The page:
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Opinion Merrick Garland has sped up his investigation. He cannot let up now.

Attorney General Merrick Garland at a news conference in Washington on Aug. 2. (Michael Reynolds/EPA-EFE/Shutterstock)

Since late June, Attorney General Merrick Garland has certainly picked up the pace of his criminal investigation of the 2021 coup. Multiple key witnesses have appeared in front of a federal grand jury, and more will do so soon. Garland has publicly confirmed he will follow the facts wherever they lead, including all the way to former president Donald Trump’s inner circle and to Trump himself.

If the law and facts warrant, we should expect Garland to treat Trump no differently than any common criminal. The key question will be: Will the department be able to prove each element of a crime (or crimes) beyond a reasonable doubt?

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Garland’s steady stream of testimony from high-level officials reaffirms this commitment. Marc Short, former vice president Mike Pence’s chief of staff, and Greg Jacob, his chief counsel, have already testified before the grand jury. Pat Cipollone, former White House counsel, and his deputy Patrick Philbin have been summoned. These attorneys had a front-row seat to the false-electors scheme. In calling them in to testify, Garland eliminates doubt as to whether the department is exploring evidence of Trump’s connection to the nonviolent elements of the coup as well as to the violence on Jan. 6. (Spoiler: He is examining both.)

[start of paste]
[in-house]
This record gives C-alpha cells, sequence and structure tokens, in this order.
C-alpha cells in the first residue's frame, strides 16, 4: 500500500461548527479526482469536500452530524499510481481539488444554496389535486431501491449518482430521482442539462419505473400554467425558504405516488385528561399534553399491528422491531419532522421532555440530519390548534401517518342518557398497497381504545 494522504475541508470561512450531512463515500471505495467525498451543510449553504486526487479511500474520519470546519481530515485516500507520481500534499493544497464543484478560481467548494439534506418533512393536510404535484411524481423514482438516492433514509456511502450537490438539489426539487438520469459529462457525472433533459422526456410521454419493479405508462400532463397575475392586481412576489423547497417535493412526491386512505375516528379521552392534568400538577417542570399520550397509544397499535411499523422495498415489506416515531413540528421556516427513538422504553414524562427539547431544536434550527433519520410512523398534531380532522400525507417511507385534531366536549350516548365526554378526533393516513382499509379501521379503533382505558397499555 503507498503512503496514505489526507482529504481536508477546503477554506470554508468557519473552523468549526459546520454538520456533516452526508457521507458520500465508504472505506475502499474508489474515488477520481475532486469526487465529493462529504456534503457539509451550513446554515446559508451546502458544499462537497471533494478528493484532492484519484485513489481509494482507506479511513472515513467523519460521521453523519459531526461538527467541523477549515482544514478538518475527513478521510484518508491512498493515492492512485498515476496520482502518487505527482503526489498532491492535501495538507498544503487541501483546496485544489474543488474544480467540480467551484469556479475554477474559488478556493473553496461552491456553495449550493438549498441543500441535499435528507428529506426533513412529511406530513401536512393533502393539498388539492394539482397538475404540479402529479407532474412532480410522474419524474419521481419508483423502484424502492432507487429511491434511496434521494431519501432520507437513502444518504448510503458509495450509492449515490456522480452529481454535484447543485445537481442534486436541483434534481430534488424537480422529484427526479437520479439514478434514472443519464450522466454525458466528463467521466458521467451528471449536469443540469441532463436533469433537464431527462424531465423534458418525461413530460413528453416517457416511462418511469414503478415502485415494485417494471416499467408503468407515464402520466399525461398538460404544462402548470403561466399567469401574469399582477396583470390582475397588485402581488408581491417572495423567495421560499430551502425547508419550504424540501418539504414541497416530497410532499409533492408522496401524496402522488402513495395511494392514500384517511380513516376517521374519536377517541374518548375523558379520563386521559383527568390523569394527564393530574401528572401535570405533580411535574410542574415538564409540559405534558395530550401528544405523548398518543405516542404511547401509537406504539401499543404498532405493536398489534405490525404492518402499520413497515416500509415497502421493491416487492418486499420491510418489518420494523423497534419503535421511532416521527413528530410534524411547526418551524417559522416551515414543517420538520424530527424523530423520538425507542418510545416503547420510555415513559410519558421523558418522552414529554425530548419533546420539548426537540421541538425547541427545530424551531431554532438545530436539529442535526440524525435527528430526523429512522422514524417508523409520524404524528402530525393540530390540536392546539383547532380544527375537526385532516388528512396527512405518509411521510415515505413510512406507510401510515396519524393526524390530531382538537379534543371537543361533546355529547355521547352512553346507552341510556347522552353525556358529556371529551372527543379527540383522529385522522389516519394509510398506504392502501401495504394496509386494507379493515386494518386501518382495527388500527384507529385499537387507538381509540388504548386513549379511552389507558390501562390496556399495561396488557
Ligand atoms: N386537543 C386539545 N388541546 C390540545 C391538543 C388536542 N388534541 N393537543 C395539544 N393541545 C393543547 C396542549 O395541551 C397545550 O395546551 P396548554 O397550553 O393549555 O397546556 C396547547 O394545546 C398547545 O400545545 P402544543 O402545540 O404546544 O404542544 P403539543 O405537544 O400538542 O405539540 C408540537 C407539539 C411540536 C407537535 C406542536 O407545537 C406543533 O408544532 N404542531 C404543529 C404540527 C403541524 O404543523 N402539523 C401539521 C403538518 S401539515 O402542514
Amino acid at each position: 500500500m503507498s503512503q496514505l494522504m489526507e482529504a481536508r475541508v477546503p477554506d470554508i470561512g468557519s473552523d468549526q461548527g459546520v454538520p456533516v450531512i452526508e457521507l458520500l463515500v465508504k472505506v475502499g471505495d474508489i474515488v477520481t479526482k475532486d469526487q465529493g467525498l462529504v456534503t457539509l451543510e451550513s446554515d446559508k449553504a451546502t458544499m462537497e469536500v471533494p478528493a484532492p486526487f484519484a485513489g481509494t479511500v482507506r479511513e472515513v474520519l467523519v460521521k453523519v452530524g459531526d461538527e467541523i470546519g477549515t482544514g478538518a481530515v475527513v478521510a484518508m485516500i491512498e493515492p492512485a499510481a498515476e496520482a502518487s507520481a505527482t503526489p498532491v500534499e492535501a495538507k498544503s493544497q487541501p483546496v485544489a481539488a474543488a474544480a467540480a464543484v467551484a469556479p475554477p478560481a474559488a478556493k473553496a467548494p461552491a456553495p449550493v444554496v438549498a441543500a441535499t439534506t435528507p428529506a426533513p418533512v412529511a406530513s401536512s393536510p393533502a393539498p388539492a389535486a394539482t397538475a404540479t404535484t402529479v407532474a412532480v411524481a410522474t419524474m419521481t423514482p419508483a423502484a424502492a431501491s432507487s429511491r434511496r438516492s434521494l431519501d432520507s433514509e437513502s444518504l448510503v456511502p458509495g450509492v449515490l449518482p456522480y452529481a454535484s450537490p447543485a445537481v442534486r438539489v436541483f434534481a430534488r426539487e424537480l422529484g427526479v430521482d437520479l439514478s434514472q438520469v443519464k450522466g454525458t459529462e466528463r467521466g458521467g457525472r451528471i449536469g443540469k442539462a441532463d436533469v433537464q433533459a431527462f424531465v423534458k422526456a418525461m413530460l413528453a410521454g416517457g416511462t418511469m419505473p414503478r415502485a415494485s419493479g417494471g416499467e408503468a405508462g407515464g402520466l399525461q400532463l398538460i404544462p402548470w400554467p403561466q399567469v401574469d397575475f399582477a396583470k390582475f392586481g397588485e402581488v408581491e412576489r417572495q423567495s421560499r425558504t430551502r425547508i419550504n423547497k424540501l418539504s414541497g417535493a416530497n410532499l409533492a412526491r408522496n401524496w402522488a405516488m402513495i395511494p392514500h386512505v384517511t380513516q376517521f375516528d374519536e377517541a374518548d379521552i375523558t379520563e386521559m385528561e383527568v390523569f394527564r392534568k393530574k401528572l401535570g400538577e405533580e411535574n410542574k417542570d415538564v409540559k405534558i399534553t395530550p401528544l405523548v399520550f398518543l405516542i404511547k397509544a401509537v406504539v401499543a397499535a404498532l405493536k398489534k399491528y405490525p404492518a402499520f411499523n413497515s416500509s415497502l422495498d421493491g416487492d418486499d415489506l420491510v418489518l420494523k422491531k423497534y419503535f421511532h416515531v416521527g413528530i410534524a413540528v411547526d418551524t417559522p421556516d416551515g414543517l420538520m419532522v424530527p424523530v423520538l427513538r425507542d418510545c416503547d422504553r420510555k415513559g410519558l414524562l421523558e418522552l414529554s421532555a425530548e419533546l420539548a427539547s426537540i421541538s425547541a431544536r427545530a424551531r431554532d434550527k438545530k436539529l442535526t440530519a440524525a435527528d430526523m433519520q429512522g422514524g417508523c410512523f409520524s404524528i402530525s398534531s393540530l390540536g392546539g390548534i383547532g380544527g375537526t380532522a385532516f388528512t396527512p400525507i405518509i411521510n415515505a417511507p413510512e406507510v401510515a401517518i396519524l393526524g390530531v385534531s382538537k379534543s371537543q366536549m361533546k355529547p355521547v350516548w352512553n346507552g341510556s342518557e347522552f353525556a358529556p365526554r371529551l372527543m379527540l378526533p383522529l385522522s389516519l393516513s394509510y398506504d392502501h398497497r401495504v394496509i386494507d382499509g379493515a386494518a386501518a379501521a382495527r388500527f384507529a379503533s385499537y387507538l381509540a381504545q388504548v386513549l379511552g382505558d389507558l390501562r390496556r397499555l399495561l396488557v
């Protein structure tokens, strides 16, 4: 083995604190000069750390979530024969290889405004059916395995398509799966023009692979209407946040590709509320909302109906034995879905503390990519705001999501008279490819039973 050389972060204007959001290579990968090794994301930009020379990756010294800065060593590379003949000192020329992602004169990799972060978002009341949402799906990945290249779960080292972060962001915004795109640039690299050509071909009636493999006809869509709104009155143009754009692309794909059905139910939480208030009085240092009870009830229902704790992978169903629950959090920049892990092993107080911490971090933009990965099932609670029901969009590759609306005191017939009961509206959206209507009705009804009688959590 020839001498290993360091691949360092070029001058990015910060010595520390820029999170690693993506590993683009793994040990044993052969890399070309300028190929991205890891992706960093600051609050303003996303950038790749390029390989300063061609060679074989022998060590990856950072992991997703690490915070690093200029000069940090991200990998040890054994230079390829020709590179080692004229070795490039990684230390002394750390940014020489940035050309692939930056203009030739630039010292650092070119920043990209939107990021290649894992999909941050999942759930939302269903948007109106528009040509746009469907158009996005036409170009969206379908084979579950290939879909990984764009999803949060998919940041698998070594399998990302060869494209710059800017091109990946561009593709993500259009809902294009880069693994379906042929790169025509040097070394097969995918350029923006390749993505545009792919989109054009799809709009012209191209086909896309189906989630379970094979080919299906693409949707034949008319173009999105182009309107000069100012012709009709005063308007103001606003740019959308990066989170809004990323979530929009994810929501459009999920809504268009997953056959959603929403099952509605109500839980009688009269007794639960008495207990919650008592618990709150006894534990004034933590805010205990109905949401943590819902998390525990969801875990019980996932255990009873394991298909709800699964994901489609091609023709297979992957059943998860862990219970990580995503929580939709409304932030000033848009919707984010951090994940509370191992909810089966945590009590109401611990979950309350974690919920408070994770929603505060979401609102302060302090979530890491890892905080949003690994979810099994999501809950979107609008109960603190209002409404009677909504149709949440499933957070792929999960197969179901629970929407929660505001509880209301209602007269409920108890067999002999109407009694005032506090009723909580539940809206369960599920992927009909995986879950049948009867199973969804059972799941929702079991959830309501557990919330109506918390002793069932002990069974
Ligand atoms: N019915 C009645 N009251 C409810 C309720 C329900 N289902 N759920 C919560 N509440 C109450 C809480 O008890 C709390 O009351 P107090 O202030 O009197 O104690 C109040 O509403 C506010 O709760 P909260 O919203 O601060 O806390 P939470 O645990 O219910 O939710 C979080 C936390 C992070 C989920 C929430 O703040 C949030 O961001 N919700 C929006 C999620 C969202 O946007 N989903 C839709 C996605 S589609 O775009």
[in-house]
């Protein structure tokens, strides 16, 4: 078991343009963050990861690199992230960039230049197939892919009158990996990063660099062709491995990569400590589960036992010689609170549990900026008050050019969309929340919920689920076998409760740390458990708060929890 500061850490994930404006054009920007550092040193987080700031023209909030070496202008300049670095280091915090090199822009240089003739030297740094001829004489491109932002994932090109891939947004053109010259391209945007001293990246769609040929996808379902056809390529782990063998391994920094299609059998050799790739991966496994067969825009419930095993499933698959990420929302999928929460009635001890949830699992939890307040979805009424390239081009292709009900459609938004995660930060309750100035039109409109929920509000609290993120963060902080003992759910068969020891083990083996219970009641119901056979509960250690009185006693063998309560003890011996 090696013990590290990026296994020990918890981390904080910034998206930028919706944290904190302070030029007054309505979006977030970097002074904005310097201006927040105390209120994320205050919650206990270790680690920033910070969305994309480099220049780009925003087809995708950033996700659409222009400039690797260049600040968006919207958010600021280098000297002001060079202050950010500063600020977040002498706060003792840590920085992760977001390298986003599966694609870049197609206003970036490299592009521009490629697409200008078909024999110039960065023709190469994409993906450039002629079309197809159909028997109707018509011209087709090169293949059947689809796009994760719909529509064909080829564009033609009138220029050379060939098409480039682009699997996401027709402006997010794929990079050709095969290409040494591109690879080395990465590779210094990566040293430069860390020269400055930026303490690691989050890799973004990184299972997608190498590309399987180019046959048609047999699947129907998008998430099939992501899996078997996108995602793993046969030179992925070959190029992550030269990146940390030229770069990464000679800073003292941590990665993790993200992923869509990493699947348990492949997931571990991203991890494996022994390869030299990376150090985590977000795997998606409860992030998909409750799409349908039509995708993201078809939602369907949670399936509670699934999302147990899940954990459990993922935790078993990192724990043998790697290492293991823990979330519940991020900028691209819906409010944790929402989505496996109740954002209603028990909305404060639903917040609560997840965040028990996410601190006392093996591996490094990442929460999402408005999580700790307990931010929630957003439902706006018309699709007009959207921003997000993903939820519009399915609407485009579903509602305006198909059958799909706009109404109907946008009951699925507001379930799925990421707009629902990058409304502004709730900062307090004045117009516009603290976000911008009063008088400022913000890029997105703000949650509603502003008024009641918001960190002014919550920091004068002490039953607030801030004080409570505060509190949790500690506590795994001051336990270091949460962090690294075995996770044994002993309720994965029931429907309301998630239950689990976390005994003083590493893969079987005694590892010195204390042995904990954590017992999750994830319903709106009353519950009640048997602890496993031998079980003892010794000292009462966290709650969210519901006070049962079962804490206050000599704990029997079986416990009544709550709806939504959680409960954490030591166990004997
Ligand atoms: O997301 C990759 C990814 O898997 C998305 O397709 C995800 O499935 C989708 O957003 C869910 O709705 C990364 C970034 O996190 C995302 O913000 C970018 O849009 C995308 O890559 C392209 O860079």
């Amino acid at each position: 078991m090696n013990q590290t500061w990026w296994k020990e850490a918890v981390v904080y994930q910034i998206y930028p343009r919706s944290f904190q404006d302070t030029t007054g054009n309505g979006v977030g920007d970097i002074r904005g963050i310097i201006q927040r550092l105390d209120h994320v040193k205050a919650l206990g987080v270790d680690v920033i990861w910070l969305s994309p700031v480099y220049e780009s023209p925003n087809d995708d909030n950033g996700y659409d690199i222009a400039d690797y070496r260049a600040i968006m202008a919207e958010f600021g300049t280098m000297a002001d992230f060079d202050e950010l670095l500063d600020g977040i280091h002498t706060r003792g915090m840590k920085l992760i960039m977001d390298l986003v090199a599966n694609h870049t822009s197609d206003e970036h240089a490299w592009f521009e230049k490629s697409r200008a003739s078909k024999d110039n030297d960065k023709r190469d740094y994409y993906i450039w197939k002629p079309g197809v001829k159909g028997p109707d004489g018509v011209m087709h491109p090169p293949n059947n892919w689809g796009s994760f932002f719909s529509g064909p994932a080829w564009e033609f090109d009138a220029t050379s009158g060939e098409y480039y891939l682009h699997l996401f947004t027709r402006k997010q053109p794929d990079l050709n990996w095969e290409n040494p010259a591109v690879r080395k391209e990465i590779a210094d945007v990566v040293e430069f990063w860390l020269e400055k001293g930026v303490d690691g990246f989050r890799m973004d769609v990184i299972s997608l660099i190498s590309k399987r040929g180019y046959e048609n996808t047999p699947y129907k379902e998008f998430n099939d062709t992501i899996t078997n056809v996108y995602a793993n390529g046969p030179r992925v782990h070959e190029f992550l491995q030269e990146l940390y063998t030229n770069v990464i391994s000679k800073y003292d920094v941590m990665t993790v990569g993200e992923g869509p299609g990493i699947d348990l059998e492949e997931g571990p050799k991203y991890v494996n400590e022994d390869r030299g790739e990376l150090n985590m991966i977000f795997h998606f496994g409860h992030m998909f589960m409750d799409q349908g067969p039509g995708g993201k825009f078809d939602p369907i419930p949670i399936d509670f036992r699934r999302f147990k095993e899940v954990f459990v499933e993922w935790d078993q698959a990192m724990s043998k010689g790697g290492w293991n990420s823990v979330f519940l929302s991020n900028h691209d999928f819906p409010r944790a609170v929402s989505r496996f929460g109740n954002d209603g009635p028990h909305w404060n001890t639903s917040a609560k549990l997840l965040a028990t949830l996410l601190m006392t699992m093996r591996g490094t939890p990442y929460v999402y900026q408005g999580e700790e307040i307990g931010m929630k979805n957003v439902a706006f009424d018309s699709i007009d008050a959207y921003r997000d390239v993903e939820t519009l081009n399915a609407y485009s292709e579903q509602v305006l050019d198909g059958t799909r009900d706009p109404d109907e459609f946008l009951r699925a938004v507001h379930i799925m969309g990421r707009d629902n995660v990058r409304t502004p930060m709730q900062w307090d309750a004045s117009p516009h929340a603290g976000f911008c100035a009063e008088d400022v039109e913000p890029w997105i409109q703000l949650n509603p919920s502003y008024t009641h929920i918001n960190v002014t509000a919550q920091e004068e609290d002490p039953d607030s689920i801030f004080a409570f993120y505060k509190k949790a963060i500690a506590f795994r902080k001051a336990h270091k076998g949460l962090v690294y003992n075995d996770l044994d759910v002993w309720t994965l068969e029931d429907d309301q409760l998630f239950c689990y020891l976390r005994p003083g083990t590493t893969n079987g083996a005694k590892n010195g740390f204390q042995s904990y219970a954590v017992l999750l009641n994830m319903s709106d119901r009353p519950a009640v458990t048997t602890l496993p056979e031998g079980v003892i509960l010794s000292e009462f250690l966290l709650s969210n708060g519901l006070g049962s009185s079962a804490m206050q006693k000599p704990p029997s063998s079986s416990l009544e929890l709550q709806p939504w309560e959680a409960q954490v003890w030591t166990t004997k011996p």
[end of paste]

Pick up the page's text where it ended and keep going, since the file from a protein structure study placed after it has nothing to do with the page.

Garland might forgo subpoenaing witnesses who are possible targets, such as Mark Meadows, Trump’s former chief of staff, but given new allegations of wrongdoing (e.g. wiping Secret Service phones) and newly uncovered evidence (e.g. Alex Jones’s phone), the Justice Department will have plenty to keep investigators, prosecutors and grand jury members busy for some time.

Expect the grand jury testimony to move swiftly and in secret — and with tools Congress lacks. Unlike with the Jan. 6 hearings, prosecutors operating with a grand jury will not tolerate bogus executive privilege claims. Moreover, while grand jury leaks do occur, the Justice Department cannot release testimony. Neither Trump nor other witnesses therefore will know the contours of the testimony, nor even the identities of all the witnesses. And finally, prosecutors can grant immunity strategically to critical witness — again, whose identities may not be known to Trump and his cronies.

As he should, Garland has refused to put a deadline on the investigation. However, it is not inconceivable we could see indictments of one or more top figures by early 2023. And given the apparent attempts to intimidate witnesses and destroy evidence (not to mention the possible loss of the Democrats’ House majority, thereby triggering efforts to defund the investigation or even attempts to impeach Garland), he should not let up.

Several critical decisions remain, including: